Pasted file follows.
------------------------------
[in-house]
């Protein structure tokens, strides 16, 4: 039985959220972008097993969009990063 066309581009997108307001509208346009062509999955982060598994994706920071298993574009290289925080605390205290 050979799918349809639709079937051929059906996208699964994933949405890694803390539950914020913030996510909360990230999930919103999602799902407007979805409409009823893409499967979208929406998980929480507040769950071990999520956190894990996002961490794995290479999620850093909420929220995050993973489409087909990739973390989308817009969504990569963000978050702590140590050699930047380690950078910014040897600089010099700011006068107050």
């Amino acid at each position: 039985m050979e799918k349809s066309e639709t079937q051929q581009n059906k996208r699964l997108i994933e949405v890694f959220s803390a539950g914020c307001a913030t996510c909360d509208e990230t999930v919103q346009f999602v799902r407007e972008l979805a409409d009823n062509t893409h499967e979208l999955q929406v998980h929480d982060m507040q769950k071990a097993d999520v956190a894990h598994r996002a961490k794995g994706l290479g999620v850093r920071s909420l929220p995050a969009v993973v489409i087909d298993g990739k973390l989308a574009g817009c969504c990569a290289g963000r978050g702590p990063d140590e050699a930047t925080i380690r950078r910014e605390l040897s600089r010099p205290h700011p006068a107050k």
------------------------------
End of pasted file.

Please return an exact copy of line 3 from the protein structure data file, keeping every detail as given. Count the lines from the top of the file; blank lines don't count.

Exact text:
């Amino acid at each position: 039985m050979e799918k349809s066309e639709t079937q051929q581009n059906k996208r699964l997108i994933e949405v890694f959220s803390a539950g914020c307001a913030t996510c909360d509208e990230t999930v919103q346009f999602v799902r407007e972008l979805a409409d009823n062509t893409h499967e979208l999955q929406v998980h929480d982060m507040q769950k071990a097993d999520v956190a894990h598994r996002a961490k794995g994706l290479g999620v850093r920071s909420l929220p995050a969009v993973v489409i087909d298993g990739k973390l989308a574009g817009c969504c990569a290289g963000r978050g702590p990063d140590e050699a930047t925080i380690r950078r910014e605390l040897s600089r010099p205290h700011p006068a107050k």